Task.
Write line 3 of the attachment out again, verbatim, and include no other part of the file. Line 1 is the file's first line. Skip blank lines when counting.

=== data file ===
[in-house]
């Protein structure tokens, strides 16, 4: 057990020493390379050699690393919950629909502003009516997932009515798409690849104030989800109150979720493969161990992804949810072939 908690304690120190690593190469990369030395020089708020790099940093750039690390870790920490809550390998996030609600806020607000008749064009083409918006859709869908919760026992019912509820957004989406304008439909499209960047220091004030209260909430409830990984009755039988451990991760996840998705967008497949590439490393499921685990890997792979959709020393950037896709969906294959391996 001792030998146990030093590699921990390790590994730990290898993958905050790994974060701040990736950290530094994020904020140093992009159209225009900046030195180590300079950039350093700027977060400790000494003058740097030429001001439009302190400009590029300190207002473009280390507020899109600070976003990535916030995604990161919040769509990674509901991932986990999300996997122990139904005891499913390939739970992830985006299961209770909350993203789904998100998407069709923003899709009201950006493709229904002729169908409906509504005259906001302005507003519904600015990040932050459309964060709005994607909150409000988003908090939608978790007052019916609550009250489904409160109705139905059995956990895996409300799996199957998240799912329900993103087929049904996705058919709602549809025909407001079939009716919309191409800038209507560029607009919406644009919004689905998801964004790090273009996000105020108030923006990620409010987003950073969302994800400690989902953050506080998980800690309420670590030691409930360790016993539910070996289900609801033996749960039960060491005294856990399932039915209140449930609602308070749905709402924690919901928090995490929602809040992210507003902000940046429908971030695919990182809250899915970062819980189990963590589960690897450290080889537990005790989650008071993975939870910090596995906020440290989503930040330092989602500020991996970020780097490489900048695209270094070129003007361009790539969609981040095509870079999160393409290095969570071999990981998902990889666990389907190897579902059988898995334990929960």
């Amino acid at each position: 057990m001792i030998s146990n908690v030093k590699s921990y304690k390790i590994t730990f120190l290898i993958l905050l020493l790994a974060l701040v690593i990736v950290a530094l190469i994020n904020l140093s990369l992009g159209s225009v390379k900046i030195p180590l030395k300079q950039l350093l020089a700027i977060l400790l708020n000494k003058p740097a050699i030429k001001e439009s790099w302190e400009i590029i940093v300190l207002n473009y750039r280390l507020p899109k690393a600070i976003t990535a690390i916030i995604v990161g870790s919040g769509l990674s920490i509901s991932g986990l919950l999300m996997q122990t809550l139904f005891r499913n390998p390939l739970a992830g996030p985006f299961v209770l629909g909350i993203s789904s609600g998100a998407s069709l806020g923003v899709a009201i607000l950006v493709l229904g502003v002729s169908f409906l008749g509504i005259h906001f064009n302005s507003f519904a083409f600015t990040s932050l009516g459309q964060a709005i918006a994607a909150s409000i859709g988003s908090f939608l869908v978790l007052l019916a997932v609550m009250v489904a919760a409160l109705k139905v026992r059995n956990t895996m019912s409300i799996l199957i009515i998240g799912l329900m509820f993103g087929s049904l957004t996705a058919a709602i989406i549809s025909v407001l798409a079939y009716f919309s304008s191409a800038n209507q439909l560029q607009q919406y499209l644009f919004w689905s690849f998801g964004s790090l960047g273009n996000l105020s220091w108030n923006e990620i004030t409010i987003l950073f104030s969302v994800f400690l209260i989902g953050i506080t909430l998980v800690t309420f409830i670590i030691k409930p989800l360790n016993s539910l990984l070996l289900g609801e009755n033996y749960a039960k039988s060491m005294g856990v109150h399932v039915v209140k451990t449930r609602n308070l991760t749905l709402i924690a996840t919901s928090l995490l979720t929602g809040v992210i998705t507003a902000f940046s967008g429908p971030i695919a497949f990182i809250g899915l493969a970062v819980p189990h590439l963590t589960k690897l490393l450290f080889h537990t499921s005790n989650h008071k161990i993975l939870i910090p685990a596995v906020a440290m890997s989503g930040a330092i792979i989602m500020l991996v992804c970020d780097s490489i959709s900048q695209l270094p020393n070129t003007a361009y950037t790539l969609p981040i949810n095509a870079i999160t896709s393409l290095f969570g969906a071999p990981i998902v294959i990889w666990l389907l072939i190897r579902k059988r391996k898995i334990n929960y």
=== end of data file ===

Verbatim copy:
């Amino acid at each position: 057990m001792i030998s146990n908690v030093k590699s921990y304690k390790i590994t730990f120190l290898i993958l905050l020493l790994a974060l701040v690593i990736v950290a530094l190469i994020n904020l140093s990369l992009g159209s225009v390379k900046i030195p180590l030395k300079q950039l350093l020089a700027i977060l400790l708020n000494k003058p740097a050699i030429k001001e439009s790099w302190e400009i590029i940093v300190l207002n473009y750039r280390l507020p899109k690393a600070i976003t990535a690390i916030i995604v990161g870790s919040g769509l990674s920490i509901s991932g986990l919950l999300m996997q122990t809550l139904f005891r499913n390998p390939l739970a992830g996030p985006f299961v209770l629909g909350i993203s789904s609600g998100a998407s069709l806020g923003v899709a009201i607000l950006v493709l229904g502003v002729s169908f409906l008749g509504i005259h906001f064009n302005s507003f519904a083409f600015t990040s932050l009516g459309q964060a709005i918006a994607a909150s409000i859709g988003s908090f939608l869908v978790l007052l019916a997932v609550m009250v489904a919760a409160l109705k139905v026992r059995n956990t895996m019912s409300i799996l199957i009515i998240g799912l329900m509820f993103g087929s049904l957004t996705a058919a709602i989406i549809s025909v407001l798409a079939y009716f919309s304008s191409a800038n209507q439909l560029q607009q919406y499209l644009f919004w689905s690849f998801g964004s790090l960047g273009n996000l105020s220091w108030n923006e990620i004030t409010i987003l950073f104030s969302v994800f400690l209260i989902g953050i506080t909430l998980v800690t309420f409830i670590i030691k409930p989800l360790n016993s539910l990984l070996l289900g609801e009755n033996y749960a039960k039988s060491m005294g856990v109150h399932v039915v209140k451990t449930r609602n308070l991760t749905l709402i924690a996840t919901s928090l995490l979720t929602g809040v992210i998705t507003a902000f940046s967008g429908p971030i695919a497949f990182i809250g899915l493969a970062v819980p189990h590439l963590t589960k690897l490393l450290f080889h537990t499921s005790n989650h008071k161990i993975l939870i910090p685990a596995v906020a440290m890997s989503g930040a330092i792979i989602m500020l991996v992804c970020d780097s490489i959709s900048q695209l270094p020393n070129t003007a361009y950037t790539l969609p981040i949810n095509a870079i999160t896709s393409l290095f969570g969906a071999p990981i998902v294959i990889w666990l389907l072939i190897r579902k059988r391996k898995i334990n929960y």